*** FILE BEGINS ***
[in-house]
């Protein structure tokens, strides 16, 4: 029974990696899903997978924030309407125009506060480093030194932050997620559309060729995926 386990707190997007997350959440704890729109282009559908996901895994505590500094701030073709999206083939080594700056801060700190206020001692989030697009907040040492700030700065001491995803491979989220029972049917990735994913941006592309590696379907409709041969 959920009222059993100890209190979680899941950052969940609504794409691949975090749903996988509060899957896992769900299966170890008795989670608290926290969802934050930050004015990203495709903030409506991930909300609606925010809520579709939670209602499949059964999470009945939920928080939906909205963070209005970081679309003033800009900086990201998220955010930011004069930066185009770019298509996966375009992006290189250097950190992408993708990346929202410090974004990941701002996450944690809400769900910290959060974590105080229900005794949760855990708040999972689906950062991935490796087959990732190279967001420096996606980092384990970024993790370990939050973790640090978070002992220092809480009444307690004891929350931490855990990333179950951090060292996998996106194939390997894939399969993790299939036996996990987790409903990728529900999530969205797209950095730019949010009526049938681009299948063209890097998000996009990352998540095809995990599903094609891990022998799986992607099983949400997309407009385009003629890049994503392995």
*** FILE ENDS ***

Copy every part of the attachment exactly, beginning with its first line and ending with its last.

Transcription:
[in-house]
């Protein structure tokens, strides 16, 4: 029974990696899903997978924030309407125009506060480093030194932050997620559309060729995926 386990707190997007997350959440704890729109282009559908996901895994505590500094701030073709999206083939080594700056801060700190206020001692989030697009907040040492700030700065001491995803491979989220029972049917990735994913941006592309590696379907409709041969 959920009222059993100890209190979680899941950052969940609504794409691949975090749903996988509060899957896992769900299966170890008795989670608290926290969802934050930050004015990203495709903030409506991930909300609606925010809520579709939670209602499949059964999470009945939920928080939906909205963070209005970081679309003033800009900086990201998220955010930011004069930066185009770019298509996966375009992006290189250097950190992408993708990346929202410090974004990941701002996450944690809400769900910290959060974590105080229900005794949760855990708040999972689906950062991935490796087959990732190279967001420096996606980092384990970024993790370990939050973790640090978070002992220092809480009444307690004891929350931490855990990333179950951090060292996998996106194939390997894939399969993790299939036996996990987790409903990728529900999530969205797209950095730019949010009526049938681009299948063209890097998000996009990352998540095809995990599903094609891990022998799986992607099983949400997309407009385009003629890049994503392995």